I did test for stray voltage. But I realized I've been doing it wrong for all this time. I was using DC instead of AC to measure. My multimeter only supports 200V or 600V AC measurements. Nonetheless with the UV and pump on my tank's stray voltage was measured at 0.1V, but I think this is inaccurate. I've ordered another multimeter, which should be more precise to see what is going on. Any other ideas?
 
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That1guy07

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Hi All,

Sorry for a second thread. I've been posting regularly to my other thread about struggles with what I suspect are dinoflagelletes here. Since the beginning of that post I've lost all of my SPS, many of my LPS and zoas. After a disaster last night, I thought I should post a more recent thread.

I've tried numerous things (not at the same time):
  1. Small water changes
  2. Large water changes with siphoning out as much as possible
  3. No water changes. Measuring phosphate and nitrate every day and dosing Microbacter7 (daily) and/or Dr.Tim's Refresh (weekly)
Yesterday after a couple of weeks with the third one I thought I would try and do a large waterchange since hair algae had taken over. This was approximately 40% (I did the math wrong in my original thread). I made sure that the salinity (1.026) and temp were exactly the same betwwen the tank and the brute trashcan (I use this from the beginning to hold RO/DI). I even tested the salinity and temp of the tank after doing the water change.

Parameters so far:
Alk 7.0 (Hanna)
Phosphate 0.06 (Hanna)
Nitrate 4ppm to 8ppm (Red Sea Pro)
Salinity 1.026 (Milwaukee and Refractometer, both calibrated)
Ammonia 0 (Salifert)

My corals do not look better or worse from the water change. My inverts like cleaner shrimp, hermits, and snails unchanged.
However, 3 of 5 my fish have died overnight. I've had them for over 8 months all have been fully quarantined with copper and prazipro.

I suspect two things might have caused the issue and I'm hoping someone can give me some insight on how to proceed.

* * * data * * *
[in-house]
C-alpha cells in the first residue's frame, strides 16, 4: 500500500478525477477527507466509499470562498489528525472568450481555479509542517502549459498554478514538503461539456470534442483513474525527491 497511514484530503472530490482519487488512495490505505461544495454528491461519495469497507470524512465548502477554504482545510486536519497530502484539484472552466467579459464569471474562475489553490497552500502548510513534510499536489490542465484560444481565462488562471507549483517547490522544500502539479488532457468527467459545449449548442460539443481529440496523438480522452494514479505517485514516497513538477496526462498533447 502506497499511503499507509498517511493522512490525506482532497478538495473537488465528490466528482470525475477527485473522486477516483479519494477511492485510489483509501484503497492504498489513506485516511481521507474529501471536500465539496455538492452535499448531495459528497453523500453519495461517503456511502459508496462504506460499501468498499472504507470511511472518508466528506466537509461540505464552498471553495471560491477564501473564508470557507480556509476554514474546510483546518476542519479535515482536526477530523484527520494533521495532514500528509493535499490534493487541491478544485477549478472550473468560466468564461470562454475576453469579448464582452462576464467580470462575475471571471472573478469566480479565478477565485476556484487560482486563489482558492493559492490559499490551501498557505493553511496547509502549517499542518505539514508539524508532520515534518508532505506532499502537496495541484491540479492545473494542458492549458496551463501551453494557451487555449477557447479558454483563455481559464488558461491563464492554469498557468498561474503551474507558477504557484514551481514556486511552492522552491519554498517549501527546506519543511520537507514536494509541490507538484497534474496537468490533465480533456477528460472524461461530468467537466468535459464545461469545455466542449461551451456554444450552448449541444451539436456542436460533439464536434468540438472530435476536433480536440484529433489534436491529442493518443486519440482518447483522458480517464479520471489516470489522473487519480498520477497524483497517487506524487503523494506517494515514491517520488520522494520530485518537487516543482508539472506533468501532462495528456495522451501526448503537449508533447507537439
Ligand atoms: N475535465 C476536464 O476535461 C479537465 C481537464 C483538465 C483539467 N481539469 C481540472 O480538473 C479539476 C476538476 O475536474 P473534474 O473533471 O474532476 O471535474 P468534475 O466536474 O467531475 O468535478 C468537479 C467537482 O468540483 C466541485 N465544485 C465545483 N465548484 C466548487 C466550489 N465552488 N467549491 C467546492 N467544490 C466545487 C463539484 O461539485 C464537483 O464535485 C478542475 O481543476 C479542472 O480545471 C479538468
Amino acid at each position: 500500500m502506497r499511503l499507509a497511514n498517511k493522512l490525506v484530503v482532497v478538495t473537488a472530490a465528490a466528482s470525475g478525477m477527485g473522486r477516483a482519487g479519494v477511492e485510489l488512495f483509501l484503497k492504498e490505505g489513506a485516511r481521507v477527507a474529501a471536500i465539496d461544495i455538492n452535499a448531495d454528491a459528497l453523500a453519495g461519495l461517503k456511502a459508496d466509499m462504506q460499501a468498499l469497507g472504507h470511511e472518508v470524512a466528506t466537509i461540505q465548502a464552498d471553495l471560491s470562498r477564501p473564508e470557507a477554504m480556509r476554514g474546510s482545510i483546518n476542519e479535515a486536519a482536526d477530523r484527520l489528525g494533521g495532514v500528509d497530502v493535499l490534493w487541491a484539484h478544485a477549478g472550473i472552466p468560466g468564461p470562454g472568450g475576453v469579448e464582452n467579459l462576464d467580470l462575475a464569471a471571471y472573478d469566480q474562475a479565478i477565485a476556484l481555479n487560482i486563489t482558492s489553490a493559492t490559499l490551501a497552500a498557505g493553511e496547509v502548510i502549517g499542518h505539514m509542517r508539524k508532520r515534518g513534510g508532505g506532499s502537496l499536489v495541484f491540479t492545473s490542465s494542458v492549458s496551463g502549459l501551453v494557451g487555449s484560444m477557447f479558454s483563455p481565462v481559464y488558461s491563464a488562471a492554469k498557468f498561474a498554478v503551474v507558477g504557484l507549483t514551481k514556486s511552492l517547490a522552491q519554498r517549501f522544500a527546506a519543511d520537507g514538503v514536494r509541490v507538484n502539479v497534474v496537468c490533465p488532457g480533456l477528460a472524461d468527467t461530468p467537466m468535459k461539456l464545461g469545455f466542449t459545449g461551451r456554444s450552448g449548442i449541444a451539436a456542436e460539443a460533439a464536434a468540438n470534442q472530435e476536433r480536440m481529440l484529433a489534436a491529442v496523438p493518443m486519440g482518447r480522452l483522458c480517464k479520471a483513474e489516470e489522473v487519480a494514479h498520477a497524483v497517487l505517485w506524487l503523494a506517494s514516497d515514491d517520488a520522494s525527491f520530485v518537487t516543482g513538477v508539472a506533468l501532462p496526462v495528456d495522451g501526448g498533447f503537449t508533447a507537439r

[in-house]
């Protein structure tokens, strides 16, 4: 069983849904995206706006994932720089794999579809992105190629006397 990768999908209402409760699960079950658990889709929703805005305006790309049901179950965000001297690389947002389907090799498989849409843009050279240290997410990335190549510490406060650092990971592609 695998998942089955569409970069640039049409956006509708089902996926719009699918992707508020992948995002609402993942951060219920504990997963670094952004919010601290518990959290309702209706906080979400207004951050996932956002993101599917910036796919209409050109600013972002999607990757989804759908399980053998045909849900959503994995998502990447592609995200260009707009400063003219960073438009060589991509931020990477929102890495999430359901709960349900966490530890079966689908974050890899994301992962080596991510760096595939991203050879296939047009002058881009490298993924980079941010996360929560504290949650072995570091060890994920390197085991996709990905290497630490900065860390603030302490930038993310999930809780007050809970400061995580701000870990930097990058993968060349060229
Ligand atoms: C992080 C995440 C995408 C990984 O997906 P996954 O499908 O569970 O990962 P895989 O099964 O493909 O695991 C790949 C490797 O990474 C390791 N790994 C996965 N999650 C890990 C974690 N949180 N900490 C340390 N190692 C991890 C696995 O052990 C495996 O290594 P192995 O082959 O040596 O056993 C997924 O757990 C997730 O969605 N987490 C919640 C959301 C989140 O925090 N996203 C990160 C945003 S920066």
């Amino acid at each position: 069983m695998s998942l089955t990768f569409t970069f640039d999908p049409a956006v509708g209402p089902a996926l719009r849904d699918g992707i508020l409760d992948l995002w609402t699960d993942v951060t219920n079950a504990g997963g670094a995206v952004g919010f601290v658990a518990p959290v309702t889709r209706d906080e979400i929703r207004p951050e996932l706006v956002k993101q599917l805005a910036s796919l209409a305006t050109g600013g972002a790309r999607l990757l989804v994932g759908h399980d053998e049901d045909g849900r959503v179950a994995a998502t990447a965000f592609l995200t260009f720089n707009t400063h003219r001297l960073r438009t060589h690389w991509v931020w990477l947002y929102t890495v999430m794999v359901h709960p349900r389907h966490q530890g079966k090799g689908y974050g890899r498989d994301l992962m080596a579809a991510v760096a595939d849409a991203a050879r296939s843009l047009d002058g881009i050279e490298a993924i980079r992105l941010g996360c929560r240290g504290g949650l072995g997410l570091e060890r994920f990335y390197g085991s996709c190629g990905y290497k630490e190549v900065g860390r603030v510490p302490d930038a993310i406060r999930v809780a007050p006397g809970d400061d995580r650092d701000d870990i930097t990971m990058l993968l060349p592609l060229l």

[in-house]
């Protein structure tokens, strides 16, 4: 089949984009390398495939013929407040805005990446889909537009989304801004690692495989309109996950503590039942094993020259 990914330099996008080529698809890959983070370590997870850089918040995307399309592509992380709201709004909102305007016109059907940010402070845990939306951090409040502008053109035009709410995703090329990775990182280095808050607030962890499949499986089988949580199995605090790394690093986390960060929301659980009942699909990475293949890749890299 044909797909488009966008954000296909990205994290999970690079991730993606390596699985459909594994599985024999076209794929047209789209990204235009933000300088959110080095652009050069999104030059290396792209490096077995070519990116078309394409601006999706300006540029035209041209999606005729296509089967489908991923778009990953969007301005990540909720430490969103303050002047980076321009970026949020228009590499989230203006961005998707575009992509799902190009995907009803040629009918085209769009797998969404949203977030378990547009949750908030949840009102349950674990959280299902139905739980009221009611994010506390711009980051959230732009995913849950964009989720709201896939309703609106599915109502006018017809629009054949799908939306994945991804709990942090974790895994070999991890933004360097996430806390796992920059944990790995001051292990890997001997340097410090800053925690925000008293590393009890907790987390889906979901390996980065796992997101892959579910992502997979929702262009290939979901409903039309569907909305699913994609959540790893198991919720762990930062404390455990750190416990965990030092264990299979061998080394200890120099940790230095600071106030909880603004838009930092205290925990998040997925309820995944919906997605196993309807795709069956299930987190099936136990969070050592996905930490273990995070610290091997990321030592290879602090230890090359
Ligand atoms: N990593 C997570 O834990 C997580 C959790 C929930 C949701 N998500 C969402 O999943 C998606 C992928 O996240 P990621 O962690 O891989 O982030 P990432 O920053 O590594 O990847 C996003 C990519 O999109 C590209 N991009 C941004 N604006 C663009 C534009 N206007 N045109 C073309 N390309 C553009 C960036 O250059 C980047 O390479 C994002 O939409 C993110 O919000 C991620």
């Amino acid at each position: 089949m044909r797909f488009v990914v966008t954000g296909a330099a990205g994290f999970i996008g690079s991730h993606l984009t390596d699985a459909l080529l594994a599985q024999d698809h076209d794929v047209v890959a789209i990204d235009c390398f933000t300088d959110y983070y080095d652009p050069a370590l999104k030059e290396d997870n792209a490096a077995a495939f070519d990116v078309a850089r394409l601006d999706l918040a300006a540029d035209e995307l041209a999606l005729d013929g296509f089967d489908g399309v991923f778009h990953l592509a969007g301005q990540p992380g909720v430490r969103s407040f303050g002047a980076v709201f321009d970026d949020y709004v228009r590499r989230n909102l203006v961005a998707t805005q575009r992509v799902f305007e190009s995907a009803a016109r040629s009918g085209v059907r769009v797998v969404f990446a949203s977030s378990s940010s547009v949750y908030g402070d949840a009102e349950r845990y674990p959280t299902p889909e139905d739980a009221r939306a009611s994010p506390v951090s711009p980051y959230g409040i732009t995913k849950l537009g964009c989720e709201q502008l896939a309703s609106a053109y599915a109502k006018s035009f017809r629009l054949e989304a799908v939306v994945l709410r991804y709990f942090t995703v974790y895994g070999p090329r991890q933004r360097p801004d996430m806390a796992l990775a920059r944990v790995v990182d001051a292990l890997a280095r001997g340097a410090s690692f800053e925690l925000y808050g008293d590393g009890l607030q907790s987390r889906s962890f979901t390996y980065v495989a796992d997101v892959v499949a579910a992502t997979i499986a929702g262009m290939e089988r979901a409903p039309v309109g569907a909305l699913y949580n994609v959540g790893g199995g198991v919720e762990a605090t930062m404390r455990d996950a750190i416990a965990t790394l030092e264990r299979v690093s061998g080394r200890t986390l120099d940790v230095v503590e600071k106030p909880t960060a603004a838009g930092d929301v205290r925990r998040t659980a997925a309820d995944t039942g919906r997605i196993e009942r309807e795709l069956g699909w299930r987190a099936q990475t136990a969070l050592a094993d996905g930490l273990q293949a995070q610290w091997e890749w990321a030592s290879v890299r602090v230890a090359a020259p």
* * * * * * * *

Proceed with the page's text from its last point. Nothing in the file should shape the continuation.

1. Part of the procedure for my water change. Use waterproof handheld waterpik to blast the rocks clean of dinos, scrub and pull hair algae. All of this was done with the pumps on and with a water stone. I kept my skimmer, carbon reactor, and filter socks (10u) in the sump. This may have caused a large die-off causing gill damage to fish. However, I would expect there to be ammonia in the tank.
  2. There is a contaminant in my RO/DI water. I replaced all filters last month and bought the BRS 5-stage kit for chloramines. I've never registered more than 0TDS from my water. However, is there a chance something like chlorine can still make it? Or some other contaminent?
Pretty heartbroken that this has gone on for months and everything is basically dead. I would like to try again, but I'm not sure if I'm going to be successful.

I am a scientist and am willing to try anything and everything to figure this out, so all suggestions are welcome.
You think there are nutrients in your dead rock? (If you have any) Thats my only experience with hair algae was from my dead rock. As for the RODI water, did your city add something in your water that can bypass the system? Sometimes some cities dose low amounts of mercury into their water. Im pretty sure mercury is an element that can get past an RODI unit. If that's the case then yikes
 

Zagreus

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Smart your getting another multimeter. I may have missed this but what are the stats on your system and how old is it. I thought i saw you post your using 8 year old live rock that may have been cured outdoors? Can you clarify that please and if you are using sand or barebottom. Also have you been using any chemicals like red sea nopox or vodka, gfo, Linthicum Cloride?